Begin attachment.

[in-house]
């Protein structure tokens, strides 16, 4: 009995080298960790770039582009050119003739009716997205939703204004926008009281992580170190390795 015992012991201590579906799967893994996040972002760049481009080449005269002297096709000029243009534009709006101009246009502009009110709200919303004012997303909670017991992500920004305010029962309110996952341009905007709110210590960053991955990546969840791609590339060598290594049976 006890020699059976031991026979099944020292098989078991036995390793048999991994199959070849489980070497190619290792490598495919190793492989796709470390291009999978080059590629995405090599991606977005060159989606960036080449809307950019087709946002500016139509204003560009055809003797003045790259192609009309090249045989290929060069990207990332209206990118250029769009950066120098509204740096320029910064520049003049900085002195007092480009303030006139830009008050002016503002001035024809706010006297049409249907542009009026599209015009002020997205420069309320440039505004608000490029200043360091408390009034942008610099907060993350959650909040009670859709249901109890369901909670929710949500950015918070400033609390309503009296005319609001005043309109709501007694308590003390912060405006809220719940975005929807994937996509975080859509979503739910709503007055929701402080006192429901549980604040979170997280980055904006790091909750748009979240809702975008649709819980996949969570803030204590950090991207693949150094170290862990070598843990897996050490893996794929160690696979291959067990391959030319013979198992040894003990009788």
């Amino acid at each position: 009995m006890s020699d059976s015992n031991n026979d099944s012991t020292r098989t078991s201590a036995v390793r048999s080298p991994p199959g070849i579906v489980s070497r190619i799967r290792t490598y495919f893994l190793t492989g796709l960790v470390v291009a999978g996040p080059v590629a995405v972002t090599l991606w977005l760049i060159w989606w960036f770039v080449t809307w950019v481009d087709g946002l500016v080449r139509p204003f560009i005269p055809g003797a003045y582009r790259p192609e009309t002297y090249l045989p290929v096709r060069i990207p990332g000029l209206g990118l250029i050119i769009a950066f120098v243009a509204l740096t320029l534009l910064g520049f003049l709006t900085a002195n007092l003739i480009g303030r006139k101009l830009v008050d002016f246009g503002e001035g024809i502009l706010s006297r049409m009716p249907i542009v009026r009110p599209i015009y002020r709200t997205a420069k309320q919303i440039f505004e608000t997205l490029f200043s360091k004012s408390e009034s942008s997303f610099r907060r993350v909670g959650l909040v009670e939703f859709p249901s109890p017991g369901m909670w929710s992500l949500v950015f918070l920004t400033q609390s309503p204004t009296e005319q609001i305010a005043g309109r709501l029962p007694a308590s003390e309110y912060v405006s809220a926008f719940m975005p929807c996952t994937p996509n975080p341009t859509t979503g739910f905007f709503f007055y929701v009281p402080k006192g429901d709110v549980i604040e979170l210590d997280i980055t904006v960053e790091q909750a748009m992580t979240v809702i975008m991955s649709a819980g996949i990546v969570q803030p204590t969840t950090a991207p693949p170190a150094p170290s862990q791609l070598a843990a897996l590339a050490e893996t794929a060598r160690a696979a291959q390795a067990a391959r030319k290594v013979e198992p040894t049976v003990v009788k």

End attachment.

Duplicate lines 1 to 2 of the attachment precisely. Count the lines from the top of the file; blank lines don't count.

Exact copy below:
[in-house]
């Protein structure tokens, strides 16, 4: 009995080298960790770039582009050119003739009716997205939703204004926008009281992580170190390795 015992012991201590579906799967893994996040972002760049481009080449005269002297096709000029243009534009709006101009246009502009009110709200919303004012997303909670017991992500920004305010029962309110996952341009905007709110210590960053991955990546969840791609590339060598290594049976 006890020699059976031991026979099944020292098989078991036995390793048999991994199959070849489980070497190619290792490598495919190793492989796709470390291009999978080059590629995405090599991606977005060159989606960036080449809307950019087709946002500016139509204003560009055809003797003045790259192609009309090249045989290929060069990207990332209206990118250029769009950066120098509204740096320029910064520049003049900085002195007092480009303030006139830009008050002016503002001035024809706010006297049409249907542009009026599209015009002020997205420069309320440039505004608000490029200043360091408390009034942008610099907060993350959650909040009670859709249901109890369901909670929710949500950015918070400033609390309503009296005319609001005043309109709501007694308590003390912060405006809220719940975005929807994937996509975080859509979503739910709503007055929701402080006192429901549980604040979170997280980055904006790091909750748009979240809702975008649709819980996949969570803030204590950090991207693949150094170290862990070598843990897996050490893996794929160690696979291959067990391959030319013979198992040894003990009788």